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Gulf War and Health, Volume 8: Update of Health Effects of Serving in the Gulf War
veterans compared with the controls (total cancers: males, OR 0.90, 95% CI 0.81-1.01; females, OR 1.11, 95% CI 0.78-1.57).
Macfarlane et al. (2003) conducted a cohort study among 51,721 UK servicemembers deployed to the Persian Gulf and 50,755 nondeployed servicemembers using the National Health Service Cancer Register to identify first diagnoses of malignant cancer through July 31, 2002. The rate ratio for unspecified cancer was 0.99 (95% CI 0.83-1.17), after adjusting for sex, age, service branch, and rank. In subgroups of the cohort who participated in morbidity surveys and provided information on smoking and alcohol use, the adjusted rate ratio for all cancers was 1.12 (95% CI 0.86-1.45).
Updated and Supplemental Literature
The Update committee identified one new primary study of brain cancer mortality. It also identified three studies of hospitalization or incidence, one mortality study, and one combined study where cancer was specifically assessed.
In continued mortality follow-up through 2004 of the 621,902 Gulf War deployed veterans and 746,248 nondeployed veterans originally studied by Kang and Bullman (2001), Barth et al. (2009) focused on mortality from neurological causes, that is, amyotrophic lateral sclerosis (ALS), multiple sclerosis (MS), Parkinson’s disease, and primary brain cancer. The cases included in the Bullman et al. study (2005) described above, also were identified from this cohort and were included in the Barth et al. study. A total of 144 cases of brain cancer were identified among the deployed veterans and 228 among the nondeployed for a mortality rate ratio (RR) of 0.90 (95% CI 0.73-1.11), adjusted for race, branch of service, type of unit, age, marital status at entry to follow-up, and sex. Within the Gulf War cohort, exposure to nerve agents from the Khamisiyah explosion for 2 or more days (Winkenwerder, 2002) and exposure to oil-well fire smoke (Rostker, 2000) were both positively associated with risk of brain cancer mortality when modeled simultaneously (adjusted rate ratios 2.71, 95% CI 1.25-5.87 and 1.81, 95% CI 1.00-3.27, respectively). Of the 43 brain cancer cases exposed to oil-well fires, 20 were also exposed for at least 1 day at Khamisiyah (S. Barth, Department of Veterans Affairs, personal communication, November 30, 2009).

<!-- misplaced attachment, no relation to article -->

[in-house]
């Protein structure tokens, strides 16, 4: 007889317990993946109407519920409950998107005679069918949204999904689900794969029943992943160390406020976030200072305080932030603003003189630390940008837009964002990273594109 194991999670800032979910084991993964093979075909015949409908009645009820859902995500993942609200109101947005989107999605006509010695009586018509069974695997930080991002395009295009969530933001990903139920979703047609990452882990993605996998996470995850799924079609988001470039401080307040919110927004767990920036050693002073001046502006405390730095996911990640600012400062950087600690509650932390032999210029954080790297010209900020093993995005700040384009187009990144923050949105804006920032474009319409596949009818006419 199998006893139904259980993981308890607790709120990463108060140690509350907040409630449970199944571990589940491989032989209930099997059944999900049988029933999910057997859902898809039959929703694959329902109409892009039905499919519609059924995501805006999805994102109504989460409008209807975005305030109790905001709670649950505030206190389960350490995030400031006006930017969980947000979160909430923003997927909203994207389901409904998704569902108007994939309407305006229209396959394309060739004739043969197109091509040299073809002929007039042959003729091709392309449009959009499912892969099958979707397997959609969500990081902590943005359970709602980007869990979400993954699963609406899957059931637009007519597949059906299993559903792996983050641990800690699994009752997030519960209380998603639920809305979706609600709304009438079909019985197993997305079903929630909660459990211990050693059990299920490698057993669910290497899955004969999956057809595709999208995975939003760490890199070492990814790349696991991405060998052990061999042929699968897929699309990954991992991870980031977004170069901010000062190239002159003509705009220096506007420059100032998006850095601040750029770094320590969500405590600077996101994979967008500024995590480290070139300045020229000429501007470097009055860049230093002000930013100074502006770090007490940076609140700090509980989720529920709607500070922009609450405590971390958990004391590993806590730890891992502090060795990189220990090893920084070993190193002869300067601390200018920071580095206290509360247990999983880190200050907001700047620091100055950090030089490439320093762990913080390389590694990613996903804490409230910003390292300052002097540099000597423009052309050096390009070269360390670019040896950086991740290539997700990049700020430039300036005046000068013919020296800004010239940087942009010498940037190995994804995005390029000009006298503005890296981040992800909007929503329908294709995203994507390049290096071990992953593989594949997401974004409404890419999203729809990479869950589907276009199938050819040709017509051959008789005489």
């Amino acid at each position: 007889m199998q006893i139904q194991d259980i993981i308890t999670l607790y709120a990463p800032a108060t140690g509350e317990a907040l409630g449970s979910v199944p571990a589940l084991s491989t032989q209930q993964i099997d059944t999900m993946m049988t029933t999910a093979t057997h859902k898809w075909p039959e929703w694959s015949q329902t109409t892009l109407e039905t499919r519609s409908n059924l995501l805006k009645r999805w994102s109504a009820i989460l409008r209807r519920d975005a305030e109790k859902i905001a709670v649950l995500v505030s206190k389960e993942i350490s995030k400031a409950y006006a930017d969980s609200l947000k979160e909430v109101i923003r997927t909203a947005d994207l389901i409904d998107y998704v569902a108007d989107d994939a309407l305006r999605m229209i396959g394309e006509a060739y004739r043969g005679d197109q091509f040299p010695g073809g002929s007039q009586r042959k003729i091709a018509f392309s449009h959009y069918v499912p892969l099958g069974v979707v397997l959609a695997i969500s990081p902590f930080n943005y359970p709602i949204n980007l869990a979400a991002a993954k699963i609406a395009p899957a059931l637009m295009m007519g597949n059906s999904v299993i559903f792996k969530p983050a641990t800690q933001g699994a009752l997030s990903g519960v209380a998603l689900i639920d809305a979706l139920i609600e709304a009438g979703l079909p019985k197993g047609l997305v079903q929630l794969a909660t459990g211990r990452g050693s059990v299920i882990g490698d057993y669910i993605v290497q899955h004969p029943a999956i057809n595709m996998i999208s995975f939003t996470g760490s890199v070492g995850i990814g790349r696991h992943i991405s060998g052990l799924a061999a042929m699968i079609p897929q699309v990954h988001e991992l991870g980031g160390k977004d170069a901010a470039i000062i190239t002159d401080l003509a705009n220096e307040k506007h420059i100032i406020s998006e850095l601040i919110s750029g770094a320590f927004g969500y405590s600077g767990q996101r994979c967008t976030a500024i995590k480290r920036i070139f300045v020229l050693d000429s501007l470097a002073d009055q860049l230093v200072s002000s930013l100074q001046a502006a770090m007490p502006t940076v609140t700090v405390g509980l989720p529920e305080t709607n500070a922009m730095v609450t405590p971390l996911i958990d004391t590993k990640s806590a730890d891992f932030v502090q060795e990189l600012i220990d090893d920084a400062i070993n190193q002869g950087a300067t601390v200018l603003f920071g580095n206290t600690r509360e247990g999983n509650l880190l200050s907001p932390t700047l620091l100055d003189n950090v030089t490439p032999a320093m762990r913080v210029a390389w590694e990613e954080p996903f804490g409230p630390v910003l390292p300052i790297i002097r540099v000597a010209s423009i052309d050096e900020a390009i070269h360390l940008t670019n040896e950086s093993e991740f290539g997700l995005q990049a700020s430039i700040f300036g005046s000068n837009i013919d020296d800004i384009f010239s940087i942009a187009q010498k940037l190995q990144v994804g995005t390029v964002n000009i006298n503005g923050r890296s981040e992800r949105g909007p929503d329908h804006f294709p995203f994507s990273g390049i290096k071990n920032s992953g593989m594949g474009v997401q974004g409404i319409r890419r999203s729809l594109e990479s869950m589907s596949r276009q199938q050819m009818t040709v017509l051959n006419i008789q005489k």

Medical records were obtained for 236 of the 372 cases of brain cancer (63%). The record review resulted in 204 confirmed cases, 13 probable cases, and 19 misclassified cancers. The risk of dying from brain cancer did not change with the removal of the 19 misclassified cancers.
Gray et al. (2000) conducted an expanded analysis of their original 1996 study of hospitalizations to include US Gulf War veterans (n = 652,979) and nondeployed veterans (random selection of n = 652,922 from 2,912,737 total) who had separated from the armed services and those who served in the National Guard or reserve. Hospitalization data from the DoD, the VA, and California Office of Statewide Health Planning and Development over the period August 1, 1991, through December 31, 1994, were assessed separately. There was no evidence of increased hospitalization from neoplasms among the Gulf War veterans compared to the nondeployed veterans in any of the three hospital systems.